Don't Miss Your Chance to Preview Our Coming Destruction
This may not be the most conventional way to spend your afternoon, but it might be one of the most interesting. From Popular Science:
Although not nearly as threatening as it was first perceived to be upon its discovery [when it was estimated to have a 2.7 percent chance of hitting earth], the asteroid 99942 Apophis still has a very slight chance of impacting our planet on Friday, April 13, 2036. It will get closer to Earth this year, giving astronomers a chance to refine its trajectory for good and know whether we're in trouble. And you can get a glimpse of it online [today], courtesy of the Slooh Space Camera.
First reaction: thank God it's an exceedingly slight chance. Second reaction: Wait ... it's a slight chance on a Friday the 13th.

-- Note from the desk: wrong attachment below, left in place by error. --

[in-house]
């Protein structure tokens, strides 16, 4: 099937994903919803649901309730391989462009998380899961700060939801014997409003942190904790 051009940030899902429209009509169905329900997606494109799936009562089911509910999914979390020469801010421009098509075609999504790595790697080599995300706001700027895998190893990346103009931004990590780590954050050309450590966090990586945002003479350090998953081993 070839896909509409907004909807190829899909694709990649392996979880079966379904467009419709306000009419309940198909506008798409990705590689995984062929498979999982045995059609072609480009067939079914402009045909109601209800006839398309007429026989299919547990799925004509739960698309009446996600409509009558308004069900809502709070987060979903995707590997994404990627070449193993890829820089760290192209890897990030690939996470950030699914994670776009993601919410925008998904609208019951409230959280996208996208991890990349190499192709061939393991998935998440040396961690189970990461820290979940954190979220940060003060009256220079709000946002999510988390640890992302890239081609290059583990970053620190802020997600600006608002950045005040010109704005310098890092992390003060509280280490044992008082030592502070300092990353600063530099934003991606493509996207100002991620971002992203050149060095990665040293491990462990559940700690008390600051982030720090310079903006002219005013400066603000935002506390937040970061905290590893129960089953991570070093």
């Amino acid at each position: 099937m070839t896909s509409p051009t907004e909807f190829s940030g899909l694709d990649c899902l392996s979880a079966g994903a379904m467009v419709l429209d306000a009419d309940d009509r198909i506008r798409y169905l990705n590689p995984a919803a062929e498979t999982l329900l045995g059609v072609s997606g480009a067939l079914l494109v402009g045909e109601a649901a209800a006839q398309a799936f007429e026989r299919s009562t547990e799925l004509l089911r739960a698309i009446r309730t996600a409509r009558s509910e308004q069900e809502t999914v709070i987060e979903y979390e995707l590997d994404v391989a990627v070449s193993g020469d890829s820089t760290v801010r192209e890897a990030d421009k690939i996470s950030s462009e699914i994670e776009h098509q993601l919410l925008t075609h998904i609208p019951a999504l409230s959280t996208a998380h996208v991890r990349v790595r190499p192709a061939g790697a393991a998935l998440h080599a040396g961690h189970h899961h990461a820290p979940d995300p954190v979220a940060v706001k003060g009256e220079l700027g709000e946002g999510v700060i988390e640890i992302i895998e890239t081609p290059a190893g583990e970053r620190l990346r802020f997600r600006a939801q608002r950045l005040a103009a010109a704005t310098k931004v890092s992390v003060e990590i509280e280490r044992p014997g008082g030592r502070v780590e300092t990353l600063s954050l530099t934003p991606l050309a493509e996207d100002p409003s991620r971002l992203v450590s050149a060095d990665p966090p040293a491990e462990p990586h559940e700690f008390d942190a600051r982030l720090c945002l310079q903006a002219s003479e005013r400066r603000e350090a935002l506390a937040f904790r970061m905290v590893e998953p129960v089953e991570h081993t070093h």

[Edit: As EJ notes below, PopSci got the date wrong. April 13, 2036 is actually a Sunday. I don't have a joke for that, however, so I'm explaining instead of redacting].
The 27-megaton asteroid has a diameter of roughly three football fields, and would pack a society-ending punch if it really impacted Earth. So astronomers are interested in nailing down its trajectory and characteristics.
I love the perceived need to add that bit of clarity with the second sentence. Third reaction: please let us have elected Morgan Freeman president by then.
One final bit of color:
It is named for the Egyptian god Apep the Uncreator, who tried to swallow the sun god Ra as he crossed the sky. The Greeks called him Apophis, and he personified death, destruction and chaos.
Ok, can we get the science nerds a little coin on the side naming military operations? They're bringing their A-game.
Fourth and final reaction: I want a chain of custody on the money that's going into establishing how real of a threat this is. This feels an awful lot like Paul Krugman's desperate last stab at getting that extra stimulus money he wanted.